Fox Hunting Life with Horse and Hound

Subscribe RISK FREE for complete access to website PLUS
twice-monthly e-magazine.

SUBSCRIBE NOW

  • 1
  • 2
  • 3
  • 4
  • 5
  • 6
  • 7
  • 8
  • 9
  • 10
  • 11
  • 12
  • 13

Speculation about any near-term relaxation of the hunting ban in England has been laid to rest. The BBC reports that British Prime Minister David Cameron informed the House of Commons that there will be no change to the Hunting Act as passed in 2004. Expressing regret, Cameron said that coalition ministers had failed to reach agreement.

In the days leading up to that announcement, Conservative MPs warned Cameron that his plan, in concert with Environment Secretary Owen Patterson, would fail. (See earlier FHL report, "British PM Has New Plan to Ease Hunting Ban.")

Under the ban, in cases where the landowner wants foxes killed, no more than two foxhounds may be used to flush a fox to a gun. Cameron and Paterson proposed to amend that restriction, through a parliamentary device known as a statutory instrument, to allow up to forty hounds to flush a fox to a gun.

The proposed amendment was a response to complaints by Welsh sheep farmers of fox depredation on their flocks. Critics argued, however, that it was a “back door” attempt to reintroduce foxhunting. Cameron and Paterson were unable to garner sufficient votes, even within their own party, to bring the matter to a vote.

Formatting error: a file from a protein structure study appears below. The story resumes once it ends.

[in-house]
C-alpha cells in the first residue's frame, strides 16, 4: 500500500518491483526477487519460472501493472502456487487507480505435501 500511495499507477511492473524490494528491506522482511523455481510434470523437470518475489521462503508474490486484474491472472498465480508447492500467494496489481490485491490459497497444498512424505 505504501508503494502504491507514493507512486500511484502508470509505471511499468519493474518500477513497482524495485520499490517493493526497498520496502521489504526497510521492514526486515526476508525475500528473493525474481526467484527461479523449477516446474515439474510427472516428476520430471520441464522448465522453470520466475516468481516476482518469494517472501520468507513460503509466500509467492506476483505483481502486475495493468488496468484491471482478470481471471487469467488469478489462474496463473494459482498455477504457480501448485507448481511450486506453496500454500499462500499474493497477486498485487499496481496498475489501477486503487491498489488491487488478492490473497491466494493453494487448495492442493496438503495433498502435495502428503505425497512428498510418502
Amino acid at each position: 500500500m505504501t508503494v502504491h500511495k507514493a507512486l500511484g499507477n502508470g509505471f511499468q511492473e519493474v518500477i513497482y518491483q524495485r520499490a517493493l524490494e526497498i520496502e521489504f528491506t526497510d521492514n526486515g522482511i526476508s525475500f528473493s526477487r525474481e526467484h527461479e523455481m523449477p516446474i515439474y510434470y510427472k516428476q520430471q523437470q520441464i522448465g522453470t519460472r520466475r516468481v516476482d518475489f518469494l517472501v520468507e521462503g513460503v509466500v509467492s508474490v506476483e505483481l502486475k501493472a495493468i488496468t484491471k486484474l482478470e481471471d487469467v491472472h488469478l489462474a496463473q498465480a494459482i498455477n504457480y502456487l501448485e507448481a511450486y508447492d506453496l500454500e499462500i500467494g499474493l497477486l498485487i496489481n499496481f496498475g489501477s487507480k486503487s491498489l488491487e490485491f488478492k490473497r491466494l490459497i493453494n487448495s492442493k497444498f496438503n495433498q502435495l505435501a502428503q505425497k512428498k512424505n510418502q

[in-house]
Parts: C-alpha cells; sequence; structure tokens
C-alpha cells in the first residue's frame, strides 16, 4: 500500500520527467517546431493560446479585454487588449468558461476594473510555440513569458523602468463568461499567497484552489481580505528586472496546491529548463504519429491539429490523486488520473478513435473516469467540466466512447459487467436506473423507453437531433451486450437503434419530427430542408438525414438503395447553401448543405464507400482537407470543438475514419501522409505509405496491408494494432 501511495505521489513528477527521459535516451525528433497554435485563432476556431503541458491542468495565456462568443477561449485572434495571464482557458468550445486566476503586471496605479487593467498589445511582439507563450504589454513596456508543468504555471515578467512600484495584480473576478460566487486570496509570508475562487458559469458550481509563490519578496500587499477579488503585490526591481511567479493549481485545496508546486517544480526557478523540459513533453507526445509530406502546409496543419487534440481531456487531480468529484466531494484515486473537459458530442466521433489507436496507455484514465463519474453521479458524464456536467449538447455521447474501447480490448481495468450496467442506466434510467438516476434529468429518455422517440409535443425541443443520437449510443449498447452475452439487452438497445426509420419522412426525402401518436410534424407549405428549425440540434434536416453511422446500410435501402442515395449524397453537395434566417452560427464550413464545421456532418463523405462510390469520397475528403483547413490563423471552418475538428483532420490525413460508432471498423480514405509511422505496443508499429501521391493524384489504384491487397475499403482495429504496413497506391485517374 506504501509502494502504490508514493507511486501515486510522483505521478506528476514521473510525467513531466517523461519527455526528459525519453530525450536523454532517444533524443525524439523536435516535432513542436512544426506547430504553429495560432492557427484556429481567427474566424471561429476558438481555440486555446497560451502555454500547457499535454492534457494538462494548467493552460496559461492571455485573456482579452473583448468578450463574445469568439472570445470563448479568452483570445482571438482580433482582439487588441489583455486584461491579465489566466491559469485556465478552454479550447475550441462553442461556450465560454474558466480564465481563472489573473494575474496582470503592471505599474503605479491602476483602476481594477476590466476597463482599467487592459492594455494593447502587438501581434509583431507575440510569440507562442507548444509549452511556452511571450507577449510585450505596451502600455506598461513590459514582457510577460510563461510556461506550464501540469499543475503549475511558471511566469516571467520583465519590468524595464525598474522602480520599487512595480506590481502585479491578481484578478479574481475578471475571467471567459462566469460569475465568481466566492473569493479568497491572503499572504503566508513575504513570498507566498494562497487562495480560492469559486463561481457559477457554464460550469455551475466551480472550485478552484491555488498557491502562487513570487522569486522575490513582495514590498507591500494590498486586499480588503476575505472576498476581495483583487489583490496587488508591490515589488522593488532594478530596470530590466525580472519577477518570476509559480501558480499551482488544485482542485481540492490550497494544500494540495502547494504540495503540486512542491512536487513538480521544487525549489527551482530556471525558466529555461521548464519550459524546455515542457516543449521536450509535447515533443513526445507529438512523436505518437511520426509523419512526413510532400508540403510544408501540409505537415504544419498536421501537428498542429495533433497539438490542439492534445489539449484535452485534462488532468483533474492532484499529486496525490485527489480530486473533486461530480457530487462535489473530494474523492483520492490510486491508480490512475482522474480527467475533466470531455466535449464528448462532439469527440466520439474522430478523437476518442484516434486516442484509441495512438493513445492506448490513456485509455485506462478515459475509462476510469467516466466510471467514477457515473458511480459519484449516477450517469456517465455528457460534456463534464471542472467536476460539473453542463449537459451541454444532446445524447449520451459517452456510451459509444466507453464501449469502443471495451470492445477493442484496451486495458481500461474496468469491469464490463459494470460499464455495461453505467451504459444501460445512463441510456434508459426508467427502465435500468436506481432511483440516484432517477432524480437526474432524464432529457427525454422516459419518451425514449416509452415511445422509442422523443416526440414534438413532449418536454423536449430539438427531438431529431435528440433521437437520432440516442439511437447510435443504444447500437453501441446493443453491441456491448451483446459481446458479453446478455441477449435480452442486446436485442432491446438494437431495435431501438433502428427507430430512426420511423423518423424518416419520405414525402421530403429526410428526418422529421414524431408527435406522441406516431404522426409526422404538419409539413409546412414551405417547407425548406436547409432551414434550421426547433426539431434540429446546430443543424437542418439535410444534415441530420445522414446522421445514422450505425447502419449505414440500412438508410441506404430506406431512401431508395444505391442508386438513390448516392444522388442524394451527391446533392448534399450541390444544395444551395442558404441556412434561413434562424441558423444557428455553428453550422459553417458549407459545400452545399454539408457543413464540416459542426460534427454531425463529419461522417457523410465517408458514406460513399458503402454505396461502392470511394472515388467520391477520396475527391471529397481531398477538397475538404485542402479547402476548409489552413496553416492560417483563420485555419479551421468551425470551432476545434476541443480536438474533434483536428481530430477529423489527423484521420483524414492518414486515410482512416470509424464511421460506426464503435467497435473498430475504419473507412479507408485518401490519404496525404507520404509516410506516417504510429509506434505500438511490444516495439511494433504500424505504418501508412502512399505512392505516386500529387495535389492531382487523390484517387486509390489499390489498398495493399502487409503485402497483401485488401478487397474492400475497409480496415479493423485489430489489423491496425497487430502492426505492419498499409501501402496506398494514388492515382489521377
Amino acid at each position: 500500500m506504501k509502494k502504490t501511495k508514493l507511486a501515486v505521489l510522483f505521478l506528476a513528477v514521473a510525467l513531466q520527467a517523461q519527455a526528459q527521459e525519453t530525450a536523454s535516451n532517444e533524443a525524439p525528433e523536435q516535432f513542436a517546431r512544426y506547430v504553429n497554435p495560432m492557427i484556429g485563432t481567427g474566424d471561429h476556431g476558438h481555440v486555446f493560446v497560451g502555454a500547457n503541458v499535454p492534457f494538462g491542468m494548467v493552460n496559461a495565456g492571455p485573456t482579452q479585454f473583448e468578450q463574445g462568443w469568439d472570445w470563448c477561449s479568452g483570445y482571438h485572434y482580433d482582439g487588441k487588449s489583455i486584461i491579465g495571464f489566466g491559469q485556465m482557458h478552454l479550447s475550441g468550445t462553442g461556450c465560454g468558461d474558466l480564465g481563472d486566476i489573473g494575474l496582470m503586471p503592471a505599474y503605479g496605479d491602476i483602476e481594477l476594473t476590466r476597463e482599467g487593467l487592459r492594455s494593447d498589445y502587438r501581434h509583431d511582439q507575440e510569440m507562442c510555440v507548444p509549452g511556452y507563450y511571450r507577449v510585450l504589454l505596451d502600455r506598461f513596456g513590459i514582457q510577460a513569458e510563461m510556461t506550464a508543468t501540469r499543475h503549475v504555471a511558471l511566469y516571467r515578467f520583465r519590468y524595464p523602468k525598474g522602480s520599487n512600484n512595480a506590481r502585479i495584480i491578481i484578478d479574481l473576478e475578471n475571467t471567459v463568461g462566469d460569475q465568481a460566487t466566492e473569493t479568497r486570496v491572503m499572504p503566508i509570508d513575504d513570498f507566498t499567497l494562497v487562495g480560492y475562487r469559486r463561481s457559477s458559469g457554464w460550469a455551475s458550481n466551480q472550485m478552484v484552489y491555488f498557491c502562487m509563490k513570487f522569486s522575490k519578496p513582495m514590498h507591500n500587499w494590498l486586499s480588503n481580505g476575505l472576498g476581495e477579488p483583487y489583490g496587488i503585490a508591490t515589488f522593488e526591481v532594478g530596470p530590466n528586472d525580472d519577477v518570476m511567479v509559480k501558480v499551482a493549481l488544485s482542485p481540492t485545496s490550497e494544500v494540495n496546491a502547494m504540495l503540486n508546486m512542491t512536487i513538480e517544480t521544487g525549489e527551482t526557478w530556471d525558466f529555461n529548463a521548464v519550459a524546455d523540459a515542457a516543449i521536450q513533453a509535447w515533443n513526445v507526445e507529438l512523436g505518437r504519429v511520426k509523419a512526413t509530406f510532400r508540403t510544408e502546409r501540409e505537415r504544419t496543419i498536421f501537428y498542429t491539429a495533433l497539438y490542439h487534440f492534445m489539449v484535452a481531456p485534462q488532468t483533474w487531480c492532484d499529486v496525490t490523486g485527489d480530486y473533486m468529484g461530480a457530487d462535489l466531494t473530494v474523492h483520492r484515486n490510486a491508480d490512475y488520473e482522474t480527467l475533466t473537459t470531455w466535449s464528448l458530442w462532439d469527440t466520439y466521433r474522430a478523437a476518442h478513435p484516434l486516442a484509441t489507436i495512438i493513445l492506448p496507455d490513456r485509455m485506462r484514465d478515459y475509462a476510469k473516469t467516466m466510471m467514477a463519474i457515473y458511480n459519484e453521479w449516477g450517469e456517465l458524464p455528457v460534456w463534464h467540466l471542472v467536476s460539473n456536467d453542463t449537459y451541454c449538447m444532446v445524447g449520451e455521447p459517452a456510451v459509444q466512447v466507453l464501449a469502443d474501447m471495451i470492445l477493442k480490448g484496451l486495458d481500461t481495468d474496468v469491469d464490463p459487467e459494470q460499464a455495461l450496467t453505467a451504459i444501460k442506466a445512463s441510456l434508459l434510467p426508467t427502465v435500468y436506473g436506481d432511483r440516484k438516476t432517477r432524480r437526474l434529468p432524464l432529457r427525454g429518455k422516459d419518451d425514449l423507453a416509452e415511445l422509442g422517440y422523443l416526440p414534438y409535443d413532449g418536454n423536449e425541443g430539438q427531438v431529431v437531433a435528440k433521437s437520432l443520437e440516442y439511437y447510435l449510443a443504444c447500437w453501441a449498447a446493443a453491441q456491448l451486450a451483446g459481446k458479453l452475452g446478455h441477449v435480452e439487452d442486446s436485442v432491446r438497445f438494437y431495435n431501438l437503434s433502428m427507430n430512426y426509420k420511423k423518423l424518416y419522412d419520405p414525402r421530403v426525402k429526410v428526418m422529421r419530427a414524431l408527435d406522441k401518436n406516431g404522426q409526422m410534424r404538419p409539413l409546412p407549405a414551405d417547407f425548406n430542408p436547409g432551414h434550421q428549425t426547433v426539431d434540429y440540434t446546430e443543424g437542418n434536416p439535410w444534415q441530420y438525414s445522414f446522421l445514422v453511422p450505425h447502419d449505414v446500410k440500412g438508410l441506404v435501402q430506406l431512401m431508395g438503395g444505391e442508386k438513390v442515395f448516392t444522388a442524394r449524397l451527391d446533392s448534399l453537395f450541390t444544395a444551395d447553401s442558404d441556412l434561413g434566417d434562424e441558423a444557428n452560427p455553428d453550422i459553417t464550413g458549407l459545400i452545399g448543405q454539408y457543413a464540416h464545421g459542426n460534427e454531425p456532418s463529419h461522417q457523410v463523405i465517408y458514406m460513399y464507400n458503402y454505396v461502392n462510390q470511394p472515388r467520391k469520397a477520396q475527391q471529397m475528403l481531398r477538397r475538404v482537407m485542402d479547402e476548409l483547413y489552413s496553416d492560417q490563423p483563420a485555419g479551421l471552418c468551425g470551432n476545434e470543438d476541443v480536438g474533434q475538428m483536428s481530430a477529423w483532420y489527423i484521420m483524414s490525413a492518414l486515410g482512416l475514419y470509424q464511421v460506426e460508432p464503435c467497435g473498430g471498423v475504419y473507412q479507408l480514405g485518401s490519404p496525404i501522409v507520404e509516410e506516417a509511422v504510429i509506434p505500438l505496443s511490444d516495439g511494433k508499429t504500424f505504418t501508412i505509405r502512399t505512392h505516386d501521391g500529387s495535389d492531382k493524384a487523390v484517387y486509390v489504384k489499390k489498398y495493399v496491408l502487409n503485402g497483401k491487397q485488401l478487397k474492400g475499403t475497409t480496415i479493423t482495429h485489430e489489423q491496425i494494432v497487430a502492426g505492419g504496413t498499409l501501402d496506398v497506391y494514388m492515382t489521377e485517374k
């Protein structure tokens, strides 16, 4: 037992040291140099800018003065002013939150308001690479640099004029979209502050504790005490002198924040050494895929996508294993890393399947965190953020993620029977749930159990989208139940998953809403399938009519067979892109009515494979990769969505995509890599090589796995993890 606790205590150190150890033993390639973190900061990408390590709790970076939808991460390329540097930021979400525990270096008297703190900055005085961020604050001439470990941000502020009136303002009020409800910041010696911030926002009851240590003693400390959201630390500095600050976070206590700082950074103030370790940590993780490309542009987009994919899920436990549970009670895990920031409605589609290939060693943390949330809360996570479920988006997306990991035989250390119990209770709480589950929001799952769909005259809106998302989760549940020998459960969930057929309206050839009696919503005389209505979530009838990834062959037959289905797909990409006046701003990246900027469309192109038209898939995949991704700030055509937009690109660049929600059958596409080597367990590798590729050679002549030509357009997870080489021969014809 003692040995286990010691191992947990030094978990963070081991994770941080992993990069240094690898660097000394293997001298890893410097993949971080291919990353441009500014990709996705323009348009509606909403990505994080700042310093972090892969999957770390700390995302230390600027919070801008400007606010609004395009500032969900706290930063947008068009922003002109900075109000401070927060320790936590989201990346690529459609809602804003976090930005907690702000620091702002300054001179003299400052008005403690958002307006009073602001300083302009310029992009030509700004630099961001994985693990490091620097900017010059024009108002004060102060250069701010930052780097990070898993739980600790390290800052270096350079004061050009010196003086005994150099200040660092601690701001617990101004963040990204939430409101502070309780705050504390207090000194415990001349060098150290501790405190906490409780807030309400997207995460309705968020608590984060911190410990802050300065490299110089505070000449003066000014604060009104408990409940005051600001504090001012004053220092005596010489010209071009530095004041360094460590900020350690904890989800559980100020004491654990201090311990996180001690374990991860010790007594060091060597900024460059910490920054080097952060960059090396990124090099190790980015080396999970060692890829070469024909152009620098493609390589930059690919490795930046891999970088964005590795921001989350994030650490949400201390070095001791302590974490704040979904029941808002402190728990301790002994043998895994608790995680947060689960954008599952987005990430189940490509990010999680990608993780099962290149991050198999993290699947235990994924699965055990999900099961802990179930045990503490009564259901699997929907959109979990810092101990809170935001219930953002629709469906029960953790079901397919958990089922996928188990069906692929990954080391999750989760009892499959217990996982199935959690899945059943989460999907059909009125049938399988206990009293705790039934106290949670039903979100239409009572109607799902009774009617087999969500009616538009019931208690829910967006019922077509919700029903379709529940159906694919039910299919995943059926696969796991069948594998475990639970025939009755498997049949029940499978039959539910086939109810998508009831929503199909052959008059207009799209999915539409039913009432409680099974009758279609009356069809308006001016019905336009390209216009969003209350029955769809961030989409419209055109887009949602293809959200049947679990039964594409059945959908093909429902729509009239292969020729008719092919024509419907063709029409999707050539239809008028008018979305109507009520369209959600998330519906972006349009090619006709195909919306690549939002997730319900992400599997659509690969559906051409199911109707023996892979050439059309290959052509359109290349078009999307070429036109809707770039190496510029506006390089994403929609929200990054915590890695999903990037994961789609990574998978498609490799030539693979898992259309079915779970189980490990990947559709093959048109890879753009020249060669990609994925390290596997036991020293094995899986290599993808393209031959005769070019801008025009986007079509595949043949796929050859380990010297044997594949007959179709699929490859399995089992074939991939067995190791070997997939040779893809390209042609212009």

Click for more details of the doomed proposal as reported in The Guardian.

The plight of the countryside was well-expressed in the Mid Devon Gazette: "If you put the politics, the prejudice and the class warfare aside and focus on the practicalities of fox control in an efficient and humane way, the case for changing the rules on hunting are difficult to challenge.

"In essence farmers, particularly in upland areas of Wales where fox predation of lambs is a serious issue, wanted to be allowed to use a full pack of hounds to flush a fox from cover. They argue using just two, as the Hunting Act allows, doesn't work in many cases.

"The proposal has been scuppered, not because the vast majority against the measure have studied the facts but because they had long since made up their minds on this issue.

"The sad conclusion to this modest attempt to help farmers and sensibly amend a flawed piece of legislation – which would also bring the whole of the UK in line [Scotland allows what England is trying to achieve. -Ed.] – is that it is impossible to discard the baggage and talk sensibly about animal welfare, cruelty and efficient countryside management. That is a great shame and does a disservice to wildlife and to farmers."

Posted March 28, 2014
Updated March 29, 2014

Add comment

Security code
Refresh